Residents could draw little encouragement from a workshop attended by Derry councilors that was intended to help them work better together. Councilors, themselves, could not agree on the results of the session.
The seven town councilors attended a goal-setting workshop last week to talk about priorities for the town and provide a focus for the selection of a new town administrator. In theory, if the Town Council has specific goals for the town, it can then hire an administrator best suited to reaching those goals.
Derry cut its ties with former Town Administrator John Anderson in October and declined to renew his contract. Anderson has a court date Dec. 13 to face misdemeanor charges of lewdness and indecent exposure stemming from an encounter with a satellite television service salesman at his Lane Road home in July.
The council has yet to begin a formal search for a new administrator and has been divided on how to proceed. The workshop did little to change that.
The facilitators of the workshop were Carl Webber and Jen Claise of the New Hampshire Public Risk Management Exchange. Primex has worked with Derry since the late 1970s, offering support with workers compensation, unemployment programs, and other municipal programs and support. Primex led a similar workshop for Derry in 2009.
Town Councilor Neil Wetherbee said the council remains divided.
“I’ve been baffled by the direction and/or lack thereof that council leadership has taken for months,” he told reporter Julie Huss. “I have personally asked for some of what I feel are the more global issues to be placed on the agenda, but have thus far been disregarded.”
Wetherbee expressed disappointment in the workshop, saying that it served mainly to emphasize the difficulty members of the council have working together.
“It more highlighted what we have failed to do as a council over the last nine months,” he said. “At the rate we’re moving, it will be months before we simply address the process to fill the vacant town administrator’s job, let alone consider candidates.”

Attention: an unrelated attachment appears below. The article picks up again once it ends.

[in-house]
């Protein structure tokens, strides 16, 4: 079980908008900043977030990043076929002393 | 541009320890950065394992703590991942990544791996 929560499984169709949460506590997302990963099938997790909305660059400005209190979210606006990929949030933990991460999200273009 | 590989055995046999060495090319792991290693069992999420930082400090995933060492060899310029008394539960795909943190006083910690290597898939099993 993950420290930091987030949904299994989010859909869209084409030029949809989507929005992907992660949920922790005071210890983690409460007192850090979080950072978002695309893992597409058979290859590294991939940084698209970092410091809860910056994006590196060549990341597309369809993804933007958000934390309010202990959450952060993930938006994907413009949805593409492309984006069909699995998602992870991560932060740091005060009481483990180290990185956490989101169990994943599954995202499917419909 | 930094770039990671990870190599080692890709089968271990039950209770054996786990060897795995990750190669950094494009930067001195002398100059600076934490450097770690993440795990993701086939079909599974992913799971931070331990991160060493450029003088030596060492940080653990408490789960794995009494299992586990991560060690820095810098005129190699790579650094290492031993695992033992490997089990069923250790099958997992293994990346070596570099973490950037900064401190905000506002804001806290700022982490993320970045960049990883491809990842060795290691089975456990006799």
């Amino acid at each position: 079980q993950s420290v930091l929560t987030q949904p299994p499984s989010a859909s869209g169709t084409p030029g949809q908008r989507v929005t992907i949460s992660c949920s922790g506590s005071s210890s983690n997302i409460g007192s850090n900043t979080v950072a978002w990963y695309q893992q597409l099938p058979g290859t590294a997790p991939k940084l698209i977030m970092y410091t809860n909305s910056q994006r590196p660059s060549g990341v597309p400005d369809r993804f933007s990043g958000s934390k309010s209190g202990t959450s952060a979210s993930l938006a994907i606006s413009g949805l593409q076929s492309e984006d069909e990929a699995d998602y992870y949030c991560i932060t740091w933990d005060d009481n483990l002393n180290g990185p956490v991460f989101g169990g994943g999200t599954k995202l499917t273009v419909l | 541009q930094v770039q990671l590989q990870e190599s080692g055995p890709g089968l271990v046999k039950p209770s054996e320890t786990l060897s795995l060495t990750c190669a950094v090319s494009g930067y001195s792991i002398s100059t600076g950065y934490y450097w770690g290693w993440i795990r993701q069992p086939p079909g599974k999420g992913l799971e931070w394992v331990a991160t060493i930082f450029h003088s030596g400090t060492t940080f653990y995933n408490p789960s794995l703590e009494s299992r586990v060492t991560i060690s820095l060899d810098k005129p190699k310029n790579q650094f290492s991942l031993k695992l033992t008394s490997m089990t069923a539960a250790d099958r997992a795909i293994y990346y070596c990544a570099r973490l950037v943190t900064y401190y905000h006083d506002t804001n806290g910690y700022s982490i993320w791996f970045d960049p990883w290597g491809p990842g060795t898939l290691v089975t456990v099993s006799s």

Wetherbee noted that some councilors seem obsessed with minor matters. One suggestion at the workshop was that the council should review repair logs and records on police vehicles to determine if every requested replacement is necessary.
“The majority of this council remains focused on what I feel are relatively minor issues,” he said. “I don’t think the council should be playing car mechanic.”
Councilor Brad Benson said there was little discussion about the administrator search process.
“We did discuss goals, but did not discuss our vision of a new town administrator,” he said.
The group did reach agreement on three issues: getting Derry’s town and school tax rate under control; economic development; and supporting the town’s business environment.
Town Councilor Tom Cardon said he thought facilitator did well keeping a narrow focus.
“We came up with up with three very important issues that will keep us busy for some time,” he said. “I like the timetable he put on us so that we would stay focused on those priorities.”
Councilor Phyllis Katsakiores said she’d like to see board members work better together.
“To be friends, no fighting, no name calling,” Katsakiores said.
Councilors do not have to be friends. But they do need to learn to work together.
In our view, the Town Council needs to work on these goals first: to treat each other professionally and with respect, to listen, to act in the best interests of the community and to be gracious both in victory and defeat.
Until they can meet these basic standards, there is little hope of the Town Council achieving any of its broader goals.